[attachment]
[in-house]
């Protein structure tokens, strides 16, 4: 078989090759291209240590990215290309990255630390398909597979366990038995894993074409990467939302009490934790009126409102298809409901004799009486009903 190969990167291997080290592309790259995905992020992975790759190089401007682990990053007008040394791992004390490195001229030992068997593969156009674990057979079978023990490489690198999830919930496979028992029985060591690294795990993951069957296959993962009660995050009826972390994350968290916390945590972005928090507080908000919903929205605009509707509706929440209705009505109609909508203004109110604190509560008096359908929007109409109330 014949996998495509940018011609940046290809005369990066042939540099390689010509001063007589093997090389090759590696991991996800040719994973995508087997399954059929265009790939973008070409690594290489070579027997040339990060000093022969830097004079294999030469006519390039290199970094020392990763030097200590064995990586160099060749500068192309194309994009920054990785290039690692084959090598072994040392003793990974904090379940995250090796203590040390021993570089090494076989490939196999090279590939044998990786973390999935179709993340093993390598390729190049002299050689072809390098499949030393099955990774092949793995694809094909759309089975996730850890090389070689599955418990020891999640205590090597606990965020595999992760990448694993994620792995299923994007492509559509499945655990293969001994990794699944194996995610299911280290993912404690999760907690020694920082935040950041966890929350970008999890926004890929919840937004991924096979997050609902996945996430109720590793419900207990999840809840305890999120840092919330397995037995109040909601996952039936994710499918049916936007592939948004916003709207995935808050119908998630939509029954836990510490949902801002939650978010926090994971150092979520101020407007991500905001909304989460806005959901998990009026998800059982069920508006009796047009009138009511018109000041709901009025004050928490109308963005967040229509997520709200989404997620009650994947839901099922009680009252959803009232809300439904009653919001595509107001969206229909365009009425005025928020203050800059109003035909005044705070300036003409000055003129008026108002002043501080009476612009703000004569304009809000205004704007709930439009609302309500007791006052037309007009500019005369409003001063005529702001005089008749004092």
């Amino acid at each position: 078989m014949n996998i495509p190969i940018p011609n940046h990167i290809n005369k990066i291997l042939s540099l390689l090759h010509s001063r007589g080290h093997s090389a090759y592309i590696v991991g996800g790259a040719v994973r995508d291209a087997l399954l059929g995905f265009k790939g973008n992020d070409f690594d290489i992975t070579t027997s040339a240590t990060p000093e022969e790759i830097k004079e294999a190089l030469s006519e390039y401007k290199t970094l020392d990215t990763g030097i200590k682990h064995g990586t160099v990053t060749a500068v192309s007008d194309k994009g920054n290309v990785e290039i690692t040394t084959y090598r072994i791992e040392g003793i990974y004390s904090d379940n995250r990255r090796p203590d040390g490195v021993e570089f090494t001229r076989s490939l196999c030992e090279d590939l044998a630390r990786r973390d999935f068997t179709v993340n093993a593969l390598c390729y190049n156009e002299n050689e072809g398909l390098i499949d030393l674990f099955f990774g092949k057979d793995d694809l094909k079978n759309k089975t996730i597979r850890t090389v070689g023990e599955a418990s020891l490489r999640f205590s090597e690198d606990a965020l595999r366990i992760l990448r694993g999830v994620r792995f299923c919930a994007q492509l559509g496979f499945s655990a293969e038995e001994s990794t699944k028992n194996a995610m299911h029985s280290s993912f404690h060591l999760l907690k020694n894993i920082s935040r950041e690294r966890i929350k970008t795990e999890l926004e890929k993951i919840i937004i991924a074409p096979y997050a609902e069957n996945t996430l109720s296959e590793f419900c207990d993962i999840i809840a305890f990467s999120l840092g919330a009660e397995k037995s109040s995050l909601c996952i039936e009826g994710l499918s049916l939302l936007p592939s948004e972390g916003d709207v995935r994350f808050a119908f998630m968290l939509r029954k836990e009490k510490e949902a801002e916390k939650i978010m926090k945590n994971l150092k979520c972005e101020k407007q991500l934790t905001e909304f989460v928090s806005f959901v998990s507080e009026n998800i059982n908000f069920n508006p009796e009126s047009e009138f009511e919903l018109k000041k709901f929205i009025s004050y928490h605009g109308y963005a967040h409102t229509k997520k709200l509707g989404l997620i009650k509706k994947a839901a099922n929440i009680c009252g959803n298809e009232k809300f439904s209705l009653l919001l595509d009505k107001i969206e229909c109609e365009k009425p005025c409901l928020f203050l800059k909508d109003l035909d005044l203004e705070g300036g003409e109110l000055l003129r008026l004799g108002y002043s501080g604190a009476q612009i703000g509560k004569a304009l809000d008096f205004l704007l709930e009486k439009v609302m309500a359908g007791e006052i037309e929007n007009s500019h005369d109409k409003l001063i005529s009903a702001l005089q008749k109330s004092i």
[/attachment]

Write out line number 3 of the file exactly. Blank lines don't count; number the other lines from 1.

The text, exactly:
């Amino acid at each position: 078989m014949n996998i495509p190969i940018p011609n940046h990167i290809n005369k990066i291997l042939s540099l390689l090759h010509s001063r007589g080290h093997s090389a090759y592309i590696v991991g996800g790259a040719v994973r995508d291209a087997l399954l059929g995905f265009k790939g973008n992020d070409f690594d290489i992975t070579t027997s040339a240590t990060p000093e022969e790759i830097k004079e294999a190089l030469s006519e390039y401007k290199t970094l020392d990215t990763g030097i200590k682990h064995g990586t160099v990053t060749a500068v192309s007008d194309k994009g920054n290309v990785e290039i690692t040394t084959y090598r072994i791992e040392g003793i990974y004390s904090d379940n995250r990255r090796p203590d040390g490195v021993e570089f090494t001229r076989s490939l196999c030992e090279d590939l044998a630390r990786r973390d999935f068997t179709v993340n093993a593969l390598c390729y190049n156009e002299n050689e072809g398909l390098i499949d030393l674990f099955f990774g092949k057979d793995d694809l094909k079978n759309k089975t996730i597979r850890t090389v070689g023990e599955a418990s020891l490489r999640f205590s090597e690198d606990a965020l595999r366990i992760l990448r694993g999830v994620r792995f299923c919930a994007q492509l559509g496979f499945s655990a293969e038995e001994s990794t699944k028992n194996a995610m299911h029985s280290s993912f404690h060591l999760l907690k020694n894993i920082s935040r950041e690294r966890i929350k970008t795990e999890l926004e890929k993951i919840i937004i991924a074409p096979y997050a609902e069957n996945t996430l109720s296959e590793f419900c207990d993962i999840i809840a305890f990467s999120l840092g919330a009660e397995k037995s109040s995050l909601c996952i039936e009826g994710l499918s049916l939302l936007p592939s948004e972390g916003d709207v995935r994350f808050a119908f998630m968290l939509r029954k836990e009490k510490e949902a801002e916390k939650i978010m926090k945590n994971l150092k979520c972005e101020k407007q991500l934790t905001e909304f989460v928090s806005f959901v998990s507080e009026n998800i059982n908000f069920n508006p009796e009126s047009e009138f009511e919903l018109k000041k709901f929205i009025s004050y928490h605009g109308y963005a967040h409102t229509k997520k709200l509707g989404l997620i009650k509706k994947a839901a099922n929440i009680c009252g959803n298809e009232k809300f439904s209705l009653l919001l595509d009505k107001i969206e229909c109609e365009k009425p005025c409901l928020f203050l800059k909508d109003l035909d005044l203004e705070g300036g003409e109110l000055l003129r008026l004799g108002y002043s501080g604190a009476q612009i703000g509560k004569a304009l809000d008096f205004l704007l709930e009486k439009v609302m309500a359908g007791e006052i037309e929007n007009s500019h005369d109409k409003l001063i005529s009903a702001l005089q008749k109330s004092i």